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Canines, owners team up to compete in dog agility contests

When a friend suggested to Stephanie Keene that she might want to try dog agility training for her West Highland white terrier, Finnegan, the idea intrigued the longtime West Towson resident.

Once the daytime bartender at Souris Saloon received contact information for trainer Sally Zinkhan, the fast-growing sport/hobby has become a big part of the lives of Keene and her canine.

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Together, they are preparing for a United States Dog Agility Association-sanctioned event in Millersville, Oct. 4-5, by practicing weekly at Branchwater Border Collies, a 45-acre farm near Hunt Valley off of Falls Road.

"I thought, well this will be fun — I took him that first weekend and it was fun," said Keene, 50, married with a son who attends Dumbarton Middle School. "It was good mental and physical exercise for us both."

Even so, Keene figured she and Finnegan, now 7, would never compete like so many other dogs and their handlers do.

That aspect of the sport was not for her, she reasoned, although she did try it just to see what it was like.

Finnegan, though, was not enamored with the idea at first.

"He did horribly," Keene remembered. "He was just running around, and didn't do anything I asked him to do. He's one of those dogs who either loves it or hates it."

Happily for Keene, Finnegan's love-hate toward agility has shifted to the love side of the equation, because he's all in now.

"He loves it and does really well," Keene said. "He's  happy to be the center of attention, and we've moved up (in competition levels). We even compete against Sally, my teacher, now."

Dogs have to be at least 14 months old to be registered into an official introductory program and are timed while jumping, weaving, climbing and running through and around a variety of obstacles with their owners right beside them, making dog agility training a good workout for both.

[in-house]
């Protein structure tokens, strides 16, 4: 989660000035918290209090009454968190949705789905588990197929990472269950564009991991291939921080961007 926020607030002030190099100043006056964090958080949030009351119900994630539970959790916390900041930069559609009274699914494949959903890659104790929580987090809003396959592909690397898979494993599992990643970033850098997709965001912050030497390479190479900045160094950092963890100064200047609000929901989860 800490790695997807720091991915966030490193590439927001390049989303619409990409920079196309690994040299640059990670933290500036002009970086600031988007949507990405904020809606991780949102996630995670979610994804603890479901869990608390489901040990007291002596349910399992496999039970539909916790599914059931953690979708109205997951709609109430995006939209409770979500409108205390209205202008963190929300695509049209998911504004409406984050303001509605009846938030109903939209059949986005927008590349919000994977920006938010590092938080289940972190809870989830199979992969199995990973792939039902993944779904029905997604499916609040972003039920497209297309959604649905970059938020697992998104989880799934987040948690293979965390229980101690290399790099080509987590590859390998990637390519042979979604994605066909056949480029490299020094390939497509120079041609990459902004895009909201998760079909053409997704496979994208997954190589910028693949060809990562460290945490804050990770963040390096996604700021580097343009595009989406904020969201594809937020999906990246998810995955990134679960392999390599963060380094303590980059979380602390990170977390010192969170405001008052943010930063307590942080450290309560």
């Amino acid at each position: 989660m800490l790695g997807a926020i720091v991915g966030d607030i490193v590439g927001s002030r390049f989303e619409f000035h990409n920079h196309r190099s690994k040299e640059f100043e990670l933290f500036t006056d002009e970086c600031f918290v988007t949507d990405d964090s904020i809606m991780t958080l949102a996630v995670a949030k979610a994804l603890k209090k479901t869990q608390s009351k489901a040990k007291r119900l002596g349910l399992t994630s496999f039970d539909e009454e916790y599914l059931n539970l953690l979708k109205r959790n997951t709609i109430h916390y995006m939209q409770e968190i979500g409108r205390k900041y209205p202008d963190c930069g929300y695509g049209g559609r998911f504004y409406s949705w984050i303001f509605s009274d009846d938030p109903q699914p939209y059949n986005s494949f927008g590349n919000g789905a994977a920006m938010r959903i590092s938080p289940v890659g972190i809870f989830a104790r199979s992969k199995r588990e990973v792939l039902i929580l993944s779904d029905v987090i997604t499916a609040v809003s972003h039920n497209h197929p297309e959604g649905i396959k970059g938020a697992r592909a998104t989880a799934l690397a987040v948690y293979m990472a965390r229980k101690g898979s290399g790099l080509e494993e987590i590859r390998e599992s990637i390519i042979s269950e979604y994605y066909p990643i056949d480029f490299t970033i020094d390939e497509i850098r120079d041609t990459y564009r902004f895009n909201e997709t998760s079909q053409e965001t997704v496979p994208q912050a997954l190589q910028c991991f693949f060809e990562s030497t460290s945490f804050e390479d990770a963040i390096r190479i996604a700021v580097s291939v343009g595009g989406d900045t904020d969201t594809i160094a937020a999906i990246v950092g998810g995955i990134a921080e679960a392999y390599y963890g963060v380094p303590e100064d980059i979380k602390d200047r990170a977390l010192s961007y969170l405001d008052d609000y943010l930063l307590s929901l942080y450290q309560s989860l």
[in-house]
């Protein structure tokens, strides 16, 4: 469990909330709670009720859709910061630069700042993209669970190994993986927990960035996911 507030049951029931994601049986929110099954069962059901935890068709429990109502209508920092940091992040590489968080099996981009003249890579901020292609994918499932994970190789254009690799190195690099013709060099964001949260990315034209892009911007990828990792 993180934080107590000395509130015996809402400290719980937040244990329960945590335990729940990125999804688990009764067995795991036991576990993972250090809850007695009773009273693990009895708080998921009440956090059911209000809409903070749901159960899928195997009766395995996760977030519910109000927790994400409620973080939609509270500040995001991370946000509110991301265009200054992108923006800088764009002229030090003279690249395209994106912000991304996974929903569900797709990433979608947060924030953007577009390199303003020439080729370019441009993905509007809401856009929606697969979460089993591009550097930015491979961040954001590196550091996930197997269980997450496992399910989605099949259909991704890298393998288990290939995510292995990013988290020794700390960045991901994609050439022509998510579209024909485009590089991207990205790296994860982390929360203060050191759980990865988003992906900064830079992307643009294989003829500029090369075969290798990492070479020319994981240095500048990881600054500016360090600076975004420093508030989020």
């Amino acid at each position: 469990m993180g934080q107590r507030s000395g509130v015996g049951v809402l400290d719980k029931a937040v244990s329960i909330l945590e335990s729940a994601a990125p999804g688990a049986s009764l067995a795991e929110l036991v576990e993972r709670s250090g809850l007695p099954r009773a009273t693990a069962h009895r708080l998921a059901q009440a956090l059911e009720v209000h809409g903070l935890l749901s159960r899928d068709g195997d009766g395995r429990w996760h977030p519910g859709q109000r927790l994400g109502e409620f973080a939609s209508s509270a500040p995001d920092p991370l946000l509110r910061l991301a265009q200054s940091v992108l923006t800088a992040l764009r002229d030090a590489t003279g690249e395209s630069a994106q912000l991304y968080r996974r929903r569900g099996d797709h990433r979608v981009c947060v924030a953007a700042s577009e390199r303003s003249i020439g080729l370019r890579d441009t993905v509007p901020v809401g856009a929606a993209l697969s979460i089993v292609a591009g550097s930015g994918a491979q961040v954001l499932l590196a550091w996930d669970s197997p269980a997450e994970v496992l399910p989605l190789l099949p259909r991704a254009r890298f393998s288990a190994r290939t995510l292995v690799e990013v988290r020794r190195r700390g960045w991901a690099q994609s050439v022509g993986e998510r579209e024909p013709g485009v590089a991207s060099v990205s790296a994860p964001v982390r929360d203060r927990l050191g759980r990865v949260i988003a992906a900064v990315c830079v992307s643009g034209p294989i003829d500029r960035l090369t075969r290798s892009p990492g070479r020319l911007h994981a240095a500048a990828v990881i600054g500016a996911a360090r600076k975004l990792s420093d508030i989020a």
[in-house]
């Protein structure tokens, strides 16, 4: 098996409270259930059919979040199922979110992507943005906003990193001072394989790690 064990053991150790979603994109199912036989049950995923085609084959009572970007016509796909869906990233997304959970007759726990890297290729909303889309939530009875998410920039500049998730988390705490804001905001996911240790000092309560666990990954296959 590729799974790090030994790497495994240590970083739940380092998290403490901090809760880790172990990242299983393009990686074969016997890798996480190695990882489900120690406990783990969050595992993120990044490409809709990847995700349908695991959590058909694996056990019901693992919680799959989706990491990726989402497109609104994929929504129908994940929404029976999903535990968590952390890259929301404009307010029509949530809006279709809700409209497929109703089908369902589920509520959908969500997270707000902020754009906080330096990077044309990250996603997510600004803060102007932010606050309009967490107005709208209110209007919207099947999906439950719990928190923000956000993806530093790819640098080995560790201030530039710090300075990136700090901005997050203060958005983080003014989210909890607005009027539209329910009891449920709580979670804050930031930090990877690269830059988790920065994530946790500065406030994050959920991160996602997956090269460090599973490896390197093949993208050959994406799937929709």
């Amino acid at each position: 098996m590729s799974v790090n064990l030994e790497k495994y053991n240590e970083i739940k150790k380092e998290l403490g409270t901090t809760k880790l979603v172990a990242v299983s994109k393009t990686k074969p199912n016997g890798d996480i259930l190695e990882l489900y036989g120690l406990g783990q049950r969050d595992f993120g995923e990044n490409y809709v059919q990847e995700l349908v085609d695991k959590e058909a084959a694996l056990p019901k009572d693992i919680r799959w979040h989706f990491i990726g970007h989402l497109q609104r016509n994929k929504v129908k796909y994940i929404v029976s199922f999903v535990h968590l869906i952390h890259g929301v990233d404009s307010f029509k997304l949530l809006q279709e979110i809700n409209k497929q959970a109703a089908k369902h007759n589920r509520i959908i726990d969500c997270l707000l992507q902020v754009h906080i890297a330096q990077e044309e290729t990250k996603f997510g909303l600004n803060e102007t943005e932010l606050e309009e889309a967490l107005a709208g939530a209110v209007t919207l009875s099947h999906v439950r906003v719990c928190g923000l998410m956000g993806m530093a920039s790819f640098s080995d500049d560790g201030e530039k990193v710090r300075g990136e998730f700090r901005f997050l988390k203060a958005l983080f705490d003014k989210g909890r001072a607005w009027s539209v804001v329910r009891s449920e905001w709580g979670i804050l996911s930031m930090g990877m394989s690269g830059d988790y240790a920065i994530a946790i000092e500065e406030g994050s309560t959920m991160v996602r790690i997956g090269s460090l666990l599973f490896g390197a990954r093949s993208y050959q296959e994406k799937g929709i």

Because scoring is "based on faults similar to equestrian show jumping, dog agility has become an exciting spectator event," according to the USDAA website.

The excitement is not limited to spectators. Owners and dogs enjoy the competition, yet a sense of camaraderie is a pervasive component to the events, where, as one owner, Cindy Hill, put it, "Everybody cheers for everybody else."

Athleticism — coordination, rhythm, flexibility and quickness — also counts.

"It's a completely athletic sport," said lifelong Timonium resident John Clifton earlier this month at a USDAA trial earlier this month at Branchwater. "You see them (dogs and handlers) cutting, running and backing up. And you have to think and plan (how to navigate the course) while you're doing all that."

The Towson Deli North owner could not imagine that he would have ever embraced the hobby.

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"I never thought I'd get bitten by the bug," he said. "But my wife and I had a really athletic first dog, and when we got our second one, we knew we had to compete."

Clifton now competes with Dakota, a 7-year-old American Eskimo dog.

Part of agility training's charm is that dogs learn how to react to other dogs in a positive and non-threatening manner during competition and classes.There's also a bit of socialization for owners, who can pick up ideas from other owners on what works best for their dogs, said dog agility competitor, Abby Copelan, of Reisterstown.